For Christmas, I received an iPad Mini.
It’s both the best and worst gift I’ve ever received.
My iPad has become my best friend, and I feel lost without it.
It’s a MACHINE.
In the fall, when I was in sensory overload, my online consumption was pretty limited. I couldn’t stand being in front of a screen for hours at a time. And I LOVED it because I felt in control of my need to compulsively check my Facebook account, even if that control had actually been wrested away from me by my anxiety.
Regardless, I still felt connected to the world, and I realized that life indeed could go on without a constant WiFi/3G connection.
Then I got the iPad. Ever since, my Internet use has skyrocketed to new levels.
Needless to say, I was intrigued to read this piece by Paul Miller, entitled “I’m still here: back online after a year without the Internet.” I find it difficult to go 12 hours without checking my email, so I can’t imagine going a year without Facebook, etc.
These quotes sum up the gist of the article:
I was wrong.
One year ago I left the internet. I thought it was making me unproductive. I thought it lacked meaning. I thought it was “corrupting my soul.”
It’s a been a year now since I “surfed the web” or “checked my email” or “liked” anything with a figurative rather than literal thumbs up. I’ve managed to stay disconnected, just like I planned. I’m internet free.
And now I’m supposed to tell you how it solved all my problems. I’m supposed to be enlightened. I’m supposed to be more “real,” now. More perfect.
But instead it’s 8PM and I just woke up. I slept all day, woke with eight voicemails on my phone from friends and coworkers. I went to my coffee shop to consume dinner, the Knicks game, my two newspapers, and a copy of The New Yorker. And now I’m watching Toy Story while I glance occasionally at the blinking cursor in this text document, willing it to write itself, willing it to generate the epiphanies my life has failed to produce.
I didn’t want to meet this Paul at the tail end of my yearlong journey.
What I do know is that I can’t blame the internet, or any circumstance, for my problems. I have many of the same priorities I had before I left the internet: family, friends, work, learning. And I have no guarantee I’ll stick with them when I get back on the internet — I probably won’t, to be honest. But at least I’ll know that it’s not the internet’s fault. I’ll know who’s responsible, and who can fix it.
It’s depressing. I’ve often thought the same thing: if I could just unplug from the Internet, I’d solve all of my problems. But the problem isn’t the Internet; the problem is me.
A couple of weeks ago I read Nicholas Carr’s The Shallows: What the Internet is Doing to Our Brains. It’s an interesting account of how technology has changed our brains and our ability to access information throughout history. It begins with the introduction of writing, through the discovery of the book, then Gutenberg’s printing press and onward to our current Internet-infested lives. It’s a stunning revolution when you think about it. Carr points out how our brains have changed with each successive technological leap; how we’ve adapted and evolved to the influx of new information. My reading of Carr is that he seems confident that we will be able to do so again in this new technology age, but that it will take some time. Plus, we need to start controlling technology rather than letting it control us.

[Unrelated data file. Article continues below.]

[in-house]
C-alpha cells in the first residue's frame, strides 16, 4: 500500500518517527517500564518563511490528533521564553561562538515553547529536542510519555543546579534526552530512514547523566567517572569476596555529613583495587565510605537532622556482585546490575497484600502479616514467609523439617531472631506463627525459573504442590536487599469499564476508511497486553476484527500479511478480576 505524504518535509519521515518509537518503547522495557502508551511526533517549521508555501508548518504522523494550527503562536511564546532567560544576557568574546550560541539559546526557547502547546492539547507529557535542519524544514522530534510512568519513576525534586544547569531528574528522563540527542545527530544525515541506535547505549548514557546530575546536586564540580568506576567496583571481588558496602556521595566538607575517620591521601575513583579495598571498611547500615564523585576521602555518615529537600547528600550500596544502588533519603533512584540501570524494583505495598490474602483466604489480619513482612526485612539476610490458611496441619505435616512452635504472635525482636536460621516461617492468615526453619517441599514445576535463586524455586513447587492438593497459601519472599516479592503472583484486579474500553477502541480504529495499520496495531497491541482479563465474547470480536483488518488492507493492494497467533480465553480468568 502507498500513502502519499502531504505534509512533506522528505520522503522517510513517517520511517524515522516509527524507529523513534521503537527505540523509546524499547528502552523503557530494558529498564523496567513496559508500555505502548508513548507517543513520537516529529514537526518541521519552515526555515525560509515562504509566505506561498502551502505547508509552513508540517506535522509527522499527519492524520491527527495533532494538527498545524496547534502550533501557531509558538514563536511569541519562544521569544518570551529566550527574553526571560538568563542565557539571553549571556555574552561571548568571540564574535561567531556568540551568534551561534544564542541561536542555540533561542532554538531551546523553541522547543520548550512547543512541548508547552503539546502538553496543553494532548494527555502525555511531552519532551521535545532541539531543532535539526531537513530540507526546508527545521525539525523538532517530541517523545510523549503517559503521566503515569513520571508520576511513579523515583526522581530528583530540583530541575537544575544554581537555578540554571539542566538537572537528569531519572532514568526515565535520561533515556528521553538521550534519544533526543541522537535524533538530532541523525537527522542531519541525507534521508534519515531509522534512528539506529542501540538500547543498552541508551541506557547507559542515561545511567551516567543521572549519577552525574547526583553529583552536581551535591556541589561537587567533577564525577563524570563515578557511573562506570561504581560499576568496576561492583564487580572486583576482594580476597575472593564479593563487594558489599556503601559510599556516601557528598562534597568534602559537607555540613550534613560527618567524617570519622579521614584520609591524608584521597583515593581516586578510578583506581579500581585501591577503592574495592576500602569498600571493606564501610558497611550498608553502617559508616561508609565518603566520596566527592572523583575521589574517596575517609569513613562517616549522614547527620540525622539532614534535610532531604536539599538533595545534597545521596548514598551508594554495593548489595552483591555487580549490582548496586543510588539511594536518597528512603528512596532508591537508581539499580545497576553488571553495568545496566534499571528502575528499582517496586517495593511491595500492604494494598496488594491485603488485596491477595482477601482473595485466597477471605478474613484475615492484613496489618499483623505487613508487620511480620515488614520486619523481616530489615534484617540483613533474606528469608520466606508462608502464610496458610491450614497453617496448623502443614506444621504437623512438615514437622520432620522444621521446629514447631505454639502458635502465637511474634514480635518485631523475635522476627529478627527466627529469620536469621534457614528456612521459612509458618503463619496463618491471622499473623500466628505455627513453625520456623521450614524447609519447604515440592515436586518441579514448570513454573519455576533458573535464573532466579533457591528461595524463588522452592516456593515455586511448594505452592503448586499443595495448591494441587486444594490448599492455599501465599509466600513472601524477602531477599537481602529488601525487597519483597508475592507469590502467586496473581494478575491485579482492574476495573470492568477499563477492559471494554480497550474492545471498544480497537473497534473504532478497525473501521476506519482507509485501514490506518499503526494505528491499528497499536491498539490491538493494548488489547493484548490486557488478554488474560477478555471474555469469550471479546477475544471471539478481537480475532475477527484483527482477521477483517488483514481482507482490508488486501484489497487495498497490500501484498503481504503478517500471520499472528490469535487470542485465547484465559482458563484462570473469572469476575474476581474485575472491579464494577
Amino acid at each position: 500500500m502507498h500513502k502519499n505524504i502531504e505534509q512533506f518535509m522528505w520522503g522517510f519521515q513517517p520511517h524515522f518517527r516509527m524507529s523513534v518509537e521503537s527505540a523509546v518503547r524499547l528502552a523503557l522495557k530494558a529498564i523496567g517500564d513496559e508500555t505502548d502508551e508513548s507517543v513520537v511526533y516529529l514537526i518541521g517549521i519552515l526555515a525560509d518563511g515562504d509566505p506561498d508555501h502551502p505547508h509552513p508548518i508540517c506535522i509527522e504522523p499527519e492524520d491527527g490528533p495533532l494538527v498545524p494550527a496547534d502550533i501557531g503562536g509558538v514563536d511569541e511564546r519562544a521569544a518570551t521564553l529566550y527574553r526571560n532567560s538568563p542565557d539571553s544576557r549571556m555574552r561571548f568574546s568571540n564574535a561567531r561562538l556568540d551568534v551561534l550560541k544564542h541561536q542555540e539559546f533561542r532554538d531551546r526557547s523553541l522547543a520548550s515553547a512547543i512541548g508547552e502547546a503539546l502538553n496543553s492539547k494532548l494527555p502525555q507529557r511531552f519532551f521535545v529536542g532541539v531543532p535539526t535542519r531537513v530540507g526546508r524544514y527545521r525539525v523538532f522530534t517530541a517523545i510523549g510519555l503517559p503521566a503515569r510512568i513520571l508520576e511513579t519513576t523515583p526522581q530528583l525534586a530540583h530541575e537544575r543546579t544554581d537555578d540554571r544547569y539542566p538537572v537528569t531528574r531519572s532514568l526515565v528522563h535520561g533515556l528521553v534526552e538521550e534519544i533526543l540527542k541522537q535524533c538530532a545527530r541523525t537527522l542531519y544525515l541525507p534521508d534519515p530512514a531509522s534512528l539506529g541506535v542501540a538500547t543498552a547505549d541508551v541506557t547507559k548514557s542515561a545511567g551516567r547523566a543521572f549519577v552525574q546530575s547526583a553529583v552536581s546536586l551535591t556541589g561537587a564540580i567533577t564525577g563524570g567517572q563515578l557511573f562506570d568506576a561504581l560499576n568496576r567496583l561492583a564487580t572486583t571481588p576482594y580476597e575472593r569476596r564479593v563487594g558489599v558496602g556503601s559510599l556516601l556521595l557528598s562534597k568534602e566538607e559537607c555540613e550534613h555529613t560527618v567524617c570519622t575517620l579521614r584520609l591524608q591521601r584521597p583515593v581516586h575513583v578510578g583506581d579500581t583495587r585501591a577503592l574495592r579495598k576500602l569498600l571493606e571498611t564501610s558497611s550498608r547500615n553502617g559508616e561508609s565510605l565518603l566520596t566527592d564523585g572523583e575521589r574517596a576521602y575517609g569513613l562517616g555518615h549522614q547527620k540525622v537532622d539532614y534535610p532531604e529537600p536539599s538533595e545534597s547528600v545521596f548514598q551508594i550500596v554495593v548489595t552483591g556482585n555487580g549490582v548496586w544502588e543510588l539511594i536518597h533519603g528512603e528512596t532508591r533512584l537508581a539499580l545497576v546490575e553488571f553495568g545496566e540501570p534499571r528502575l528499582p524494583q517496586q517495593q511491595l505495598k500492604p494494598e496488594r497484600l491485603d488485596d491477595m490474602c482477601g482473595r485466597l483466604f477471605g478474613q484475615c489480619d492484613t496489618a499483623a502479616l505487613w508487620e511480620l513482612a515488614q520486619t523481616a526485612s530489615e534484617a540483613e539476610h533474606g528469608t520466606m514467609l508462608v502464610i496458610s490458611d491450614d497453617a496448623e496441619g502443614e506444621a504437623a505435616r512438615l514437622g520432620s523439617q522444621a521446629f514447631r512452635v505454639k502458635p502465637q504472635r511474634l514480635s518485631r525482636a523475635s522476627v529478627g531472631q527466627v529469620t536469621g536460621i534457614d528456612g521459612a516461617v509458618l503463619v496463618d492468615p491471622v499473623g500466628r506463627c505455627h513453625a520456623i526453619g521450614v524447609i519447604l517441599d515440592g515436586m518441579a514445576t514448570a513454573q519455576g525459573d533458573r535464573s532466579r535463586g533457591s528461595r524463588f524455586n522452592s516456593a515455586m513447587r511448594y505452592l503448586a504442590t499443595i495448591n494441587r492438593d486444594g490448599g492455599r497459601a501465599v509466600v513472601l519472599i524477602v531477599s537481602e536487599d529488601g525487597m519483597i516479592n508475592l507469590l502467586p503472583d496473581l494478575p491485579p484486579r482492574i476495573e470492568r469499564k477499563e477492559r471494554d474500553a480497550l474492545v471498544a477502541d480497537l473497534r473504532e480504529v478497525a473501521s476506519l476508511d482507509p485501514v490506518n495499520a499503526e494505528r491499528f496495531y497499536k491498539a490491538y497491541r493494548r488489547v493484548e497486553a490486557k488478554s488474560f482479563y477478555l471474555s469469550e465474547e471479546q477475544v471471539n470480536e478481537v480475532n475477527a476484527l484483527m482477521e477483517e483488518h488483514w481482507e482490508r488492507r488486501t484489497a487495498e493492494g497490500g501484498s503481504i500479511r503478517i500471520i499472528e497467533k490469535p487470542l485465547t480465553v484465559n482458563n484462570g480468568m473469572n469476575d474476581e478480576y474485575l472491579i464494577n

The book is a bit technical at times (like when he describes exactly how our neurons fire), but it’s a thorough examination of how we’ve come to this point.
Carr ‘s analysis substantiates pretty much everything we’ve suspected about the Internet: it has decreased our attention spans, it has allowed us to stop exercising our memory muscles, and that it causes a lot of groupthink rather than engaging us in more critical thinking. And that’s to say nothing of the social and societal consequences of all of this.
But that’s not to say that the Internet is bad in and of itself. Like anything, moderation is the key. Yet is moderation possible when society is increasingly being built with instantaneous communication in mind? How can we unplug when we’re expected to have our cell phones on at all times, when we have to sort through mountains of email or information to find an answer, when our friends expect us to ‘Like’ their status updates on Facebook, or when social media management is a seeming requirement of everyday life? It’s tough.
When pervasive Internet and email use is a given in nearly every job these days, it’s up to us to ensure that our personal lives don’t end up the same way. For awhile, I managed to stop all online media consumption after 7 PM. I also tried to stay away from my cell phone and didn’t watch TV. I tried to take a ‘technology Sabbath,’ but wasn’t terribly successful. Why? Mostly because I didn’t know what else to do without my iPad in hand. And I think that’s the problem: we don’t know how to relax anymore. We don’t know how to be bored. We don’t know how to sit in the silence and be still. We only know how to be plugged in.
For me, that’s the real problem with the Internet. It makes me feel like I’m constantly missing out on something if I don’t have access to my Google Reader. It makes me think that I need to be connected when I really don’t. It doesn’t let me relax; it’s addicting. But it’s up to me to decide how I use the Internet, at least when I’m not at work.
I’m starting to think that moderating my Internet use is akin to exercise and healthy eating: I know it’s good for me and that I’ll feel healthier in the long run, but society is built for convenience and instant gratification so I have to make a conscious choice everyday to do what’s best for me.
But that feels like a lot of work. Maybe I’ll just check my Facebook account instead.